IN PICTURES: Cornbury Festival bows out in style with fabulous final fling
FOR almost two decades Cornbury Festival has brought some of the world’s biggest stars to the Oxfordshire countryside. But last night the lights went down on its stages for the very last time.
Up to 20,000 people enjoyed spectacular weather and a strong line-up of pop, rock, soul and acoustic artists at the final instalment of the three-day feast of music at Great Tew, near Chipping Norton.
The event came to an emotional close, last night with an extended set by Jools Holland’s Rhythm and Blues Orchestra followed by fireworks and the playing of The Walker Brothers' melancholic No Regrets.
The closing set began with a speech from the stage by festival director Hugh Phillimore, who thanked Cornbury fans for their support while assuring them it was, sadly, the finale.
Fireworks close Cornbury Festival. All pictures by Tim Hughes
Highlights of the weekend included headline sets by James Blunt and Bryan Adams and last night’s show by Boyzone star Ronan Keating. There were stand-out shows by exuberant rockers The Darkness and folk-rockers The Waterboys.
Justin Hawkins of The Darkness gets emotional
There was a strong line-up of Oxfordshire bands on the festival’s Riverside Stage – organised by the team behind Charlbury’s free Riverside Festival. Oxford DJ Count Skylarkin’ kept punters dancing at his Disco Shed – a garden shed kitted out with record decks and speakers – and at late night sessions in the Campsite Bar.
Over the past 17 years, Cornbury has been a highpoint of the festival calendar, attracting the likes of Paul Simon, Amy Winehouse, Led Zeppelin’s Robert Plant, Tom Jones and The Beach Boys. But the event has reached the end of the road – a result of financial pressures and the loss of its site at Great Tew Park.
James Blunt topped the bill on Friday. Picture by Tim Hughes
Mr Phillimore, who has organised the event since its launch at its former home of Charlbury's Cornbury Park from which it takes its name, said it had been a fun, if emotional, weekend. He said yesterday: “It is a strange feeling to be doing this for the last time, but the sun is shining, and the music has been great so I can’t complain.”
Despite its continually strong line-up, the festival has repeatedly made a loss. Mr Phillimore had previously tried to wind up the festival in 2017 but brought it back a year later following pressure from backers and supporters. However, with the lease up on the site, he insisted this was the right time to quit.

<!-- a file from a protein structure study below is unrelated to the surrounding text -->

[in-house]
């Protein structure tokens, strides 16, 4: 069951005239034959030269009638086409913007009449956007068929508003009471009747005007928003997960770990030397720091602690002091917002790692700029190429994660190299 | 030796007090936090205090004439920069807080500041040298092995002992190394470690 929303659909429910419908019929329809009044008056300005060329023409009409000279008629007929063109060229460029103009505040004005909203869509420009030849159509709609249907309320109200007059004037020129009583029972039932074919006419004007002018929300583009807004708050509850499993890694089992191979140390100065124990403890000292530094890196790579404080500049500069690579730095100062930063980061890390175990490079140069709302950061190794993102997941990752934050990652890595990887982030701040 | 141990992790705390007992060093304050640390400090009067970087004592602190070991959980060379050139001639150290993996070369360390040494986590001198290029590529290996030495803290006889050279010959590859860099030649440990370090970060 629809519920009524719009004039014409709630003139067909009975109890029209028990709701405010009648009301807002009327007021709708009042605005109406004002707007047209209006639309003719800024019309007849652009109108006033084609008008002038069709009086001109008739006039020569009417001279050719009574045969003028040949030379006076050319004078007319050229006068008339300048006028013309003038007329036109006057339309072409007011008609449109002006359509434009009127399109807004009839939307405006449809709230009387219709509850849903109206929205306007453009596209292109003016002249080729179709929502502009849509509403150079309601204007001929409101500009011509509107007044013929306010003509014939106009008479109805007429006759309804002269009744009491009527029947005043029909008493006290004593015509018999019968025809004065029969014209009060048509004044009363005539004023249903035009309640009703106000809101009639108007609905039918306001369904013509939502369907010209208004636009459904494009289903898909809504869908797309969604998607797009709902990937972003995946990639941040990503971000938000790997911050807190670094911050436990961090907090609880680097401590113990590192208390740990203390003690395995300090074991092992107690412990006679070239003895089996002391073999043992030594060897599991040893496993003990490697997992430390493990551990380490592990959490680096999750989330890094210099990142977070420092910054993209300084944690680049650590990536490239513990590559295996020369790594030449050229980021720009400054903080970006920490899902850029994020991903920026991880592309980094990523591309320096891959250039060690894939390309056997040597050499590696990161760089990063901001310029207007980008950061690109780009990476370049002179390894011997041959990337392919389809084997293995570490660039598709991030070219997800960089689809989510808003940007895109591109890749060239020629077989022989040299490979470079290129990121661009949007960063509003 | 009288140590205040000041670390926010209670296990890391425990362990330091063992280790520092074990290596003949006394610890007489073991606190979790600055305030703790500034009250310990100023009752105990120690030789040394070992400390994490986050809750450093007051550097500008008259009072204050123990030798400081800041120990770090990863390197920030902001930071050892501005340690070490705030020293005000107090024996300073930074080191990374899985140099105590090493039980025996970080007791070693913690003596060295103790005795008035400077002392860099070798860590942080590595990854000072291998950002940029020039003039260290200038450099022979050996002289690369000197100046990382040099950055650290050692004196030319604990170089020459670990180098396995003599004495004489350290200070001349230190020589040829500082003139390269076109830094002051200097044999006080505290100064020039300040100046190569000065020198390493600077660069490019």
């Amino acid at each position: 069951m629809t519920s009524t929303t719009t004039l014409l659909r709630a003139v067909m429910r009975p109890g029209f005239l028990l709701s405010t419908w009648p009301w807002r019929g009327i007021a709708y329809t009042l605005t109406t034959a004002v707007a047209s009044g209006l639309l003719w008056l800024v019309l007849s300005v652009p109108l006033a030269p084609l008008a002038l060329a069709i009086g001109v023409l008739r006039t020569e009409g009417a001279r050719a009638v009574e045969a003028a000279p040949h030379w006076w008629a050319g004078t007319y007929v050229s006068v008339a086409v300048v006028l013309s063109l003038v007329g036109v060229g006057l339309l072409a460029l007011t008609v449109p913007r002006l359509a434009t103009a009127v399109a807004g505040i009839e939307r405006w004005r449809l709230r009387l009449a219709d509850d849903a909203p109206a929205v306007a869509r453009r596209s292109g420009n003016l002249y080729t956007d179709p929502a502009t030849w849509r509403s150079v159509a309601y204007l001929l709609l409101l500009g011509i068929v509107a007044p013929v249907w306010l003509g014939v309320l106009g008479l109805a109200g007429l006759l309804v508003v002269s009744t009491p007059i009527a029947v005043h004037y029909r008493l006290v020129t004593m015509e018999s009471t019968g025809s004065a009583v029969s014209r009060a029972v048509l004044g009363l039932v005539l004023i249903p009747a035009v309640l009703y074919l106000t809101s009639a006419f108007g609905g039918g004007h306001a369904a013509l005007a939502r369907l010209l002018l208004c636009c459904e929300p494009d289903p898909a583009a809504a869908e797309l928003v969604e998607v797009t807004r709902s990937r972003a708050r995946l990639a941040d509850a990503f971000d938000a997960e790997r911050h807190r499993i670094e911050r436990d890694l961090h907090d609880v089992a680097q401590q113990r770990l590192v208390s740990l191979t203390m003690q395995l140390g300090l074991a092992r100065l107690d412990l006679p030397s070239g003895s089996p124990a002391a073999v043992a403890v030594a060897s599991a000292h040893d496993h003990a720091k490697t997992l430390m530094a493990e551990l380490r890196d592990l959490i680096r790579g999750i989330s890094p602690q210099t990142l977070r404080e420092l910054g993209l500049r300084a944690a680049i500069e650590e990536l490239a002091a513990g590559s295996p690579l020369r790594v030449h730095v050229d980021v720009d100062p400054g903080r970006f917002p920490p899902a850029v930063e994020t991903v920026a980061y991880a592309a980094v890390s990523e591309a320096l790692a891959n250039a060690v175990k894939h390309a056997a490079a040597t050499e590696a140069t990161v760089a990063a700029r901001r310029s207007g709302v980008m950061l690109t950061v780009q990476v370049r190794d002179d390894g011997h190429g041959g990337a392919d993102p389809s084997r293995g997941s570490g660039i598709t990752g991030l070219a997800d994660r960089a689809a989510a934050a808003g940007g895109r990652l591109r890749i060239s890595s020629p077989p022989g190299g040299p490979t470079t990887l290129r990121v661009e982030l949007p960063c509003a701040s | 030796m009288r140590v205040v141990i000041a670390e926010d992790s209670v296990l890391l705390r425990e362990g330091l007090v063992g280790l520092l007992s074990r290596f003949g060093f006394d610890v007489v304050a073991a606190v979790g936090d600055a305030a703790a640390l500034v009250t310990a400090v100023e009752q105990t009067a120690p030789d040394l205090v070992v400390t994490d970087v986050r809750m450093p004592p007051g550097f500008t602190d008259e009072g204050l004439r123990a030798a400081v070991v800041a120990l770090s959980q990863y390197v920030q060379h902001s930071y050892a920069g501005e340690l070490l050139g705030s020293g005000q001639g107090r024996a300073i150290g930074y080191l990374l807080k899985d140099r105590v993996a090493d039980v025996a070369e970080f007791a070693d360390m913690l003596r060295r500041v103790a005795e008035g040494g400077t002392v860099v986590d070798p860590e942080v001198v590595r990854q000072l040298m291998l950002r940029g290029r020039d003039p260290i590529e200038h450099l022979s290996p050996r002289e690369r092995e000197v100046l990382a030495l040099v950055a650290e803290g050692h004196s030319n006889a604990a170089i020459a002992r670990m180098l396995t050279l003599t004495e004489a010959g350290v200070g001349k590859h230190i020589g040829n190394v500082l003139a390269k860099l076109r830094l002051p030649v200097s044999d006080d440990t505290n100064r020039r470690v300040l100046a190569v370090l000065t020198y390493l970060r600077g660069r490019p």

The Riverside Stage hosted largely local bands. Picture by Tim Hughes
He said: “We have a special team in a special place, but I think it’s time to call it a day. They don’t really want us here any more. It is also a headache to balance the books. While everyone here enjoys it, it’s me who has to go and talk to the bank manager the next day!
“We have had some amazing times but I need to calm down and stop.”
Big smiles at the Disco Shed - with John Dash and DJ Count Skylarkin
Mr Phillimore signed off by thanking the crowd and paying tribute to his team, while insisting it really was the last Cornbury Festival.
However, band leader Jools Holland cast doubt on the event's demise, saying: "Last time we played here, four years ago, Hugh made the same speech."
He later added: "It's the last festival and there won't be another one ever... until perhaps next year!"
Also hoping for the festival's survival was Garry Christian, frontman of Liverpool soul-pop band The Christians.
He said: "It's the last one? It can't be! I'll even put my own money into it to make sure it's not the last one."
Music lover Luke Hartigan from Kennington praised the organisation of the festival and was particularly impressed by the bands on the Riverside Stage. He said: “It was an absolutely brilliant festival. The weather was amazing and there was some very good music too. There was something there for everyone.
“I can’t believe it has come to an end. We are all going to miss it. Summers just won’t be the same.”
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